The median PDQSI scores was significantly higher in the high caregiver burden group compared to no-or little group (30.7 vs. 16.2, p-value 0.002). Out of the 8 domains of PDQ, domains 5 (social support), 7 (communication), and 8 (bodily discomfort) did not show statistically significant difference in the median scores among the 3 groups (Table 4). After the post-hoc test, adjusting for pairwise comparisons using the Bonferroni correction, the high caregiver burden group had significantly higher median scores for domain 2 (ADL, p-value 0.005), domain 4 (stigma, p-value 0.005), and domain 6 (cognition, p-value 0.002) compared to no-or little group.

Discussion

The causes of caregiver burden in PD are multifactorial. Previous studies from the western part of the globe have established that motor and non-motor symptoms affect patients and caregivers on a day-to-day basis (1). This study attempted to investigate on PD patient factors associated with different levels of caregiver burden in Singapore.

Disease Duration, LEDD and UPDRS4

In our study, PD patients with a longer duration of disease and on higher LEDD were associated with higher caregiver burden. Previous studies have also shown strong correlation between caregiver burden and disease duration (18, 19). In addition, our study also showed that patients with higher UPDRS4 scores were also associated with high caregiver burden. This observation is not surprising as motor fluctuation and dyskinesia are commonly seen in patients with longer disease duration and higher LEDD as a result of the narrow therapeutic window of levodopa therapy in advanced stage PD (20).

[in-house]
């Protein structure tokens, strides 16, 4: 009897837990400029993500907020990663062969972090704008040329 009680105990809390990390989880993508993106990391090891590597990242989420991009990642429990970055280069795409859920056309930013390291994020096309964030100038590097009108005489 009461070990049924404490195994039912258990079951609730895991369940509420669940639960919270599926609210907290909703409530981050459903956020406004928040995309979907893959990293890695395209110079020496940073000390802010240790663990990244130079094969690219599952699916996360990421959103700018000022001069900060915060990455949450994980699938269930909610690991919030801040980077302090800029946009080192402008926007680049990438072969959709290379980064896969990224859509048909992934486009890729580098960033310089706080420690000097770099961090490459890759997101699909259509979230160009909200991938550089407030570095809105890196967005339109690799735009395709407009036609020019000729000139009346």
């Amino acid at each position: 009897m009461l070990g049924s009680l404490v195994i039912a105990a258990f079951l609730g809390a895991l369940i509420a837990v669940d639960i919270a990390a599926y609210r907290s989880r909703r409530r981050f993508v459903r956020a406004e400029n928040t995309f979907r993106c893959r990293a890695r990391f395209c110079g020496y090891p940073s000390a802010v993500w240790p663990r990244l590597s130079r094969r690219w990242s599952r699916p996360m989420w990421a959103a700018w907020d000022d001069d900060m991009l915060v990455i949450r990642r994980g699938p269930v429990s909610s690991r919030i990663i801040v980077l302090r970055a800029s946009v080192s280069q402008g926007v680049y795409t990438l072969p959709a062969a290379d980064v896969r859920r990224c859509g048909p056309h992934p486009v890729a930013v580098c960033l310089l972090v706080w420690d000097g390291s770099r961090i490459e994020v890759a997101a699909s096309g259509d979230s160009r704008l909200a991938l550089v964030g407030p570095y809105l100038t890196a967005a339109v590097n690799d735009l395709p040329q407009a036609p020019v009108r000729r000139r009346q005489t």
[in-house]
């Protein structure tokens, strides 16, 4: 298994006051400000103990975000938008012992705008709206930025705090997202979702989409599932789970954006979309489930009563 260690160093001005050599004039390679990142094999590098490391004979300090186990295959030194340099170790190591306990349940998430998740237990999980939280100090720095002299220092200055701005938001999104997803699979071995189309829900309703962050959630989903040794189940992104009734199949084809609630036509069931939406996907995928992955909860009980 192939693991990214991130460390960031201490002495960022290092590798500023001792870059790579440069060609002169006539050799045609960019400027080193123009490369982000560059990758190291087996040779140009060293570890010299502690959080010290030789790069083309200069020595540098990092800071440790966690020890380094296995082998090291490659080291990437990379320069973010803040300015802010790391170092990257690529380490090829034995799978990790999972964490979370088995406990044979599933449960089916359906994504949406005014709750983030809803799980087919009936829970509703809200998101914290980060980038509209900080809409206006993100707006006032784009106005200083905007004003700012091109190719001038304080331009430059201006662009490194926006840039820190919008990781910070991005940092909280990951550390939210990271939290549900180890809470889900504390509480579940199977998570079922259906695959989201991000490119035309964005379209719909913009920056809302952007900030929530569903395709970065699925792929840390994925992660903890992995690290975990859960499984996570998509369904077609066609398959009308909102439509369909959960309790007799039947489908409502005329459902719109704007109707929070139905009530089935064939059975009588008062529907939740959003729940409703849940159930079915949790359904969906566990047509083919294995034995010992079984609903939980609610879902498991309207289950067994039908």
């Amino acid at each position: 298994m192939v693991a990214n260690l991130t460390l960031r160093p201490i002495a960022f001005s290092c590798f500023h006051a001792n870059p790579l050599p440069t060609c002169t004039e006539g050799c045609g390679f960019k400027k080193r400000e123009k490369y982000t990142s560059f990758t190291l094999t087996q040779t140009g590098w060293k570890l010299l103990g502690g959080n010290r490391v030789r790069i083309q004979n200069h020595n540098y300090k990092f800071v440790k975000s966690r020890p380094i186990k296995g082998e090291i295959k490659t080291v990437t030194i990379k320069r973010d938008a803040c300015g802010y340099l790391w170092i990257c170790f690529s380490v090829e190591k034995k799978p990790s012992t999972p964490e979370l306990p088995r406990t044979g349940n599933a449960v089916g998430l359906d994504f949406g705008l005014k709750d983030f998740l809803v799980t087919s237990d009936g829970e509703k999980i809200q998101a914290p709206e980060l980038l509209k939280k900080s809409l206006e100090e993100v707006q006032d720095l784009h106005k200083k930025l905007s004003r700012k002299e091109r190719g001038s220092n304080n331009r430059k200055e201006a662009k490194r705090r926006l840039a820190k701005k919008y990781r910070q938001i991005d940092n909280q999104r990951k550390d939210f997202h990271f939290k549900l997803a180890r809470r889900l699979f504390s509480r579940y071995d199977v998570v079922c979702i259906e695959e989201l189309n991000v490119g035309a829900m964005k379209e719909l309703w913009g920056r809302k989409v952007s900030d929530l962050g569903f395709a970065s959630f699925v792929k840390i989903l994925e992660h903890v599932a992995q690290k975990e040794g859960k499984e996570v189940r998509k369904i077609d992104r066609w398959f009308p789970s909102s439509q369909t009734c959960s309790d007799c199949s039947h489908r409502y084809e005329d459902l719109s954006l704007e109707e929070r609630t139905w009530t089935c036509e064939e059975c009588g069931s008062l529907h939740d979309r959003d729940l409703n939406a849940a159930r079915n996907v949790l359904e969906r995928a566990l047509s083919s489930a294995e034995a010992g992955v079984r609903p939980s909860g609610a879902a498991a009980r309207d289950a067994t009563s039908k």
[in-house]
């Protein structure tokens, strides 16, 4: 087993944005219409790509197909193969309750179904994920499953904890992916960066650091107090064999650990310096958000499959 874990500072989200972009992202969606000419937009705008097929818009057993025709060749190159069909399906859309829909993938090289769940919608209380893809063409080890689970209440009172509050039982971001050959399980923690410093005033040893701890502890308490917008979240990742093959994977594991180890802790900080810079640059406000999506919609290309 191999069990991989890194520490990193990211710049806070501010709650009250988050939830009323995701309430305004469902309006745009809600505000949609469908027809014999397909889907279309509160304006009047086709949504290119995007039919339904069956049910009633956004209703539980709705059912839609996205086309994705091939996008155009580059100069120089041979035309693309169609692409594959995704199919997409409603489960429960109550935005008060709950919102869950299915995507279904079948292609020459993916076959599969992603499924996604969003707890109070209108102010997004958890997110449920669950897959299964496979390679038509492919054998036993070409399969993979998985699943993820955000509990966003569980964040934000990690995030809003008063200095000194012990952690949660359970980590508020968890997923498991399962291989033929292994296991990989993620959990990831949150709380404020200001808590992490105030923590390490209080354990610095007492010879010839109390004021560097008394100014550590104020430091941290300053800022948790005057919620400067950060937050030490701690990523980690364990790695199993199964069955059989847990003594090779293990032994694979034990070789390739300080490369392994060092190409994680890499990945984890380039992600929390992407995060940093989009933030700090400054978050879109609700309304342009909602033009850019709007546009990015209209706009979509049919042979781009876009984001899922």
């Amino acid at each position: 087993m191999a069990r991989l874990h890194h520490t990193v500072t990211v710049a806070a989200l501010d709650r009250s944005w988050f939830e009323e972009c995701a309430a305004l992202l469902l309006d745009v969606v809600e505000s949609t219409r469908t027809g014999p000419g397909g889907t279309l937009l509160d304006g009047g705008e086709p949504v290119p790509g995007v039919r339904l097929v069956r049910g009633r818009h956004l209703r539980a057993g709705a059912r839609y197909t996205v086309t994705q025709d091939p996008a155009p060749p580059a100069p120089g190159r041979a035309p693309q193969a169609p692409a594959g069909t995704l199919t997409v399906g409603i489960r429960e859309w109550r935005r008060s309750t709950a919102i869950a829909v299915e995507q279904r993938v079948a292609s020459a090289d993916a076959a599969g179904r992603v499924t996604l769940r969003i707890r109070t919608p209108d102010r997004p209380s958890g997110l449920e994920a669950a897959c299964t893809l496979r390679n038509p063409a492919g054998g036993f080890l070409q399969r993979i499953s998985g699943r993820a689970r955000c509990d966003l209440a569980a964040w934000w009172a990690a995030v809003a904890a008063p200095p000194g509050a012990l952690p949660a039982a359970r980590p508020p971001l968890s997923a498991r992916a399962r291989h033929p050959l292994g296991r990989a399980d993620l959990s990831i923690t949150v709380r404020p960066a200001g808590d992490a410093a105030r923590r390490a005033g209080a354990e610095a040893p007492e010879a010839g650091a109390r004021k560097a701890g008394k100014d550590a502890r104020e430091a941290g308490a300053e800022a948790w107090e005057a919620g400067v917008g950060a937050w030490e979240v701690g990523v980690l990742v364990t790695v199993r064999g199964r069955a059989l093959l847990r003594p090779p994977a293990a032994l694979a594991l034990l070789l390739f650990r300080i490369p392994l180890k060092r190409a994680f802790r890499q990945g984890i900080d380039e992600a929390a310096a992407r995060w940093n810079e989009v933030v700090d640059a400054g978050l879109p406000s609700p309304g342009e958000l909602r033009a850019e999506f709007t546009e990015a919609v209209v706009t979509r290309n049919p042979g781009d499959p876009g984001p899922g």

However, it was interesting to note that the UPDRSm score (severity of motor symptoms) did not show significant difference among the various caregiver burden groups. Similarly, although the proportion of patients with higher H&Y stage increased across the caregiver burden groups, the difference was not statistically significant. This may suggest that the classic motor symptoms (rigidity, bradykinesia, tremor, and postural instability) and disease staging related to these motor symptoms which are assessed by physicians or trained raters may not significantly influence the severity of caregiver burden as compared to the subjective reporting by patients about the limitations due to levodopa therapy related complications.

Dependency on Caregiver

The median PDQ-39 domain scores for ADL limitations showed a significant worsening from the no-or little to high caregiver burden groups. While it may be intuitive that decline in the ADL would translate to higher dependency on caregivers, the findings also suggest that patient's self-reporting of ADL limitations have impact on caregiver burden and this could be a window of opportunity to intervene and reduce or delay the caregiver strain.

Stigma and Cognition

Multiple studies (1, 18, 19, 21) have demonstrated that neuropsychological symptoms are the strongest predictor for poor patient health related QoL and have been shown to increase caregiver burden in PD and dementia (15). In our study, social stigma (PDQ-39 domain 4) and cognitive problems (PDQ-39 domain 6) were shown to be more prevalent in the high caregiver burden group compared the no-or little group. In general, cognitive and psychological symptoms are often overshadowed by the motor symptoms and are under-recognized in PD (22). Furthermore in Asian societies, these symptoms are often stigmatized and therefore are under-reported, under-diagnosed and under-treated (23). In view of such limitations, future studies should be aimed to investigate the incidence of PD patients with significant neurobehavioral symptoms and the impact of treating these symptoms on patient related outcome and caregiver burden.

Live-in Helpers